Soybean Oil, Meal, and Beans

Obesity Solved: Toss Out the Soybean Oil

Remember when fructose was the villain behind obesity? Then you’re from the old school. Today’s villain is soybean oil. “Soybean oil causes more obesity than coconut oil and fructose.” That word comes straight from UC Riverside — with a little help from PLOS ONE, a university press release, Medical Xpress, and plenty of other media outlets.

Of course, the headline is just an extrapolation from studies in male mice. Sorry about that, girls. No doubt there’s a good scientific reason to leave you out. No humans were studied in this effort to vilify soybean oil while exonerating coconut oil and fructose.

We can’t really blame PLOS ONE. The study they published is straightforward animal toxicology, without discernible overreach. In their publication, the authors simply conclude:

Our results indicate that in mice a diet high in soybean oil is more detrimental to metabolic health than a diet high in fructose or coconut oil.

The hyperbolic claims about the meaning of this research seem to come from the interaction between the university press office and the researchers. That’s where the zippy headline originates. Nevermind that it’s misleading. Along with the press release, they even issued a Q&A with the investigators and a YouTube video urging people to forswear soybean oil.

Any time you see a university pimping research as hard as this, beware. Translating research for consumption by the public is a worthy endeavor. But the problem is that a lot of junk food for the brain is coming out of the process. Professional ethics and standards for truthful reporting in health and science need to catch up with changing PR practices.

And by the way, you probably don’t need to be overconsuming any of these three food ingredients. Too much of anything is too much.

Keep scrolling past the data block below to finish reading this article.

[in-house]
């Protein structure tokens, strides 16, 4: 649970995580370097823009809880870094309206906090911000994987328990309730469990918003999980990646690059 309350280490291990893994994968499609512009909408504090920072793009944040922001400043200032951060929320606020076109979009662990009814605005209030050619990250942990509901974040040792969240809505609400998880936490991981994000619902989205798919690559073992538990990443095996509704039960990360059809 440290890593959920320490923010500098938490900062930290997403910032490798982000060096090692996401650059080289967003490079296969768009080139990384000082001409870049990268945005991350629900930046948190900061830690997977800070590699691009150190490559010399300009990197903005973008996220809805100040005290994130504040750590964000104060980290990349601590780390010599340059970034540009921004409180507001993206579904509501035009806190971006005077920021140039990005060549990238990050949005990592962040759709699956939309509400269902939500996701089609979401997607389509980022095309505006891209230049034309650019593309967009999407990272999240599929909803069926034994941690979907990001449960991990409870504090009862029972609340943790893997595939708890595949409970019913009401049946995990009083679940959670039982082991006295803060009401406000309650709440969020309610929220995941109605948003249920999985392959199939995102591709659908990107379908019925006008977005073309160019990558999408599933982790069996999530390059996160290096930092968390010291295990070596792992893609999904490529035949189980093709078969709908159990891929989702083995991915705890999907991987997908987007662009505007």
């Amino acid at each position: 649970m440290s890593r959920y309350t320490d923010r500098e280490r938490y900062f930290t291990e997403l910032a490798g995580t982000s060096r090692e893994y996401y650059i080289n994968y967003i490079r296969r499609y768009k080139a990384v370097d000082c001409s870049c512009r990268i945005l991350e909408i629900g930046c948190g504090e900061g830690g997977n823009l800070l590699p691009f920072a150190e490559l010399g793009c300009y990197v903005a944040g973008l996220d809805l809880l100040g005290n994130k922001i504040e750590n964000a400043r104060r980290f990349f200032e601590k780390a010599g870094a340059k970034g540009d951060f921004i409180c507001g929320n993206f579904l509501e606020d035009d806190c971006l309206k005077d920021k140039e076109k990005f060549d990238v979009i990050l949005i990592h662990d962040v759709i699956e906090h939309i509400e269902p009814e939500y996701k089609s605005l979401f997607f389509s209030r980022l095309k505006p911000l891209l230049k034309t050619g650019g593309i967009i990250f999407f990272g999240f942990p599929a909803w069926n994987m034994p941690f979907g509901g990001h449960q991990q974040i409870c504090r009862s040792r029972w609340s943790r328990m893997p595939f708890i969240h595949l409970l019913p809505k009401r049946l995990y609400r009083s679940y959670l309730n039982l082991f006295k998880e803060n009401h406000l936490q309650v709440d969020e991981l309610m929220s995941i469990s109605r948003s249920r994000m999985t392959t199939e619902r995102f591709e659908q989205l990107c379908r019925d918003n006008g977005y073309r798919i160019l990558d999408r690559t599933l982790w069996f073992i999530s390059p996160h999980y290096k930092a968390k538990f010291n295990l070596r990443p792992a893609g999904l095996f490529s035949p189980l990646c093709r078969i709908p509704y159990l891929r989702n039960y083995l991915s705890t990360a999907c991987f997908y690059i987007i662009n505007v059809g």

Click here to read the study and here to read the reporting from Medical Xpress.

Soybean Oil, Meal, and Beans, photograph © United Soybean Board / flickr

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July 25, 2015

2 Responses to “Obesity Solved: Toss Out the Soybean Oil”

  1. July 25, 2015 at 12:11 pm, Carolyn said:

    I wouldn’t be so quick to blame the press office. It could be the researchers. PLoS publishes studies as long as there is nothing scientifically wrong with them, rather than some kind of judgment on relative merit. And because their scope is so wide, reviewers are often not really expert in the topic. This makes it relatively easy to get something published there, as there is not that much scrutiny beyond looking for actual errors. Thus a tactic I have noted some researchers using is to publish something bland in PLoS and then hype it to the max to reporters, including conclusions that go well beyond what the study really shows. This gets their ‘message’ out and it appears to be part of a peer-reviewed study, but the conclusions don’t really come from the peer-reviewed study.

    • July 26, 2015 at 4:15 am, Ted said:

      You have a good point Carolyn. Thanks for sharing it.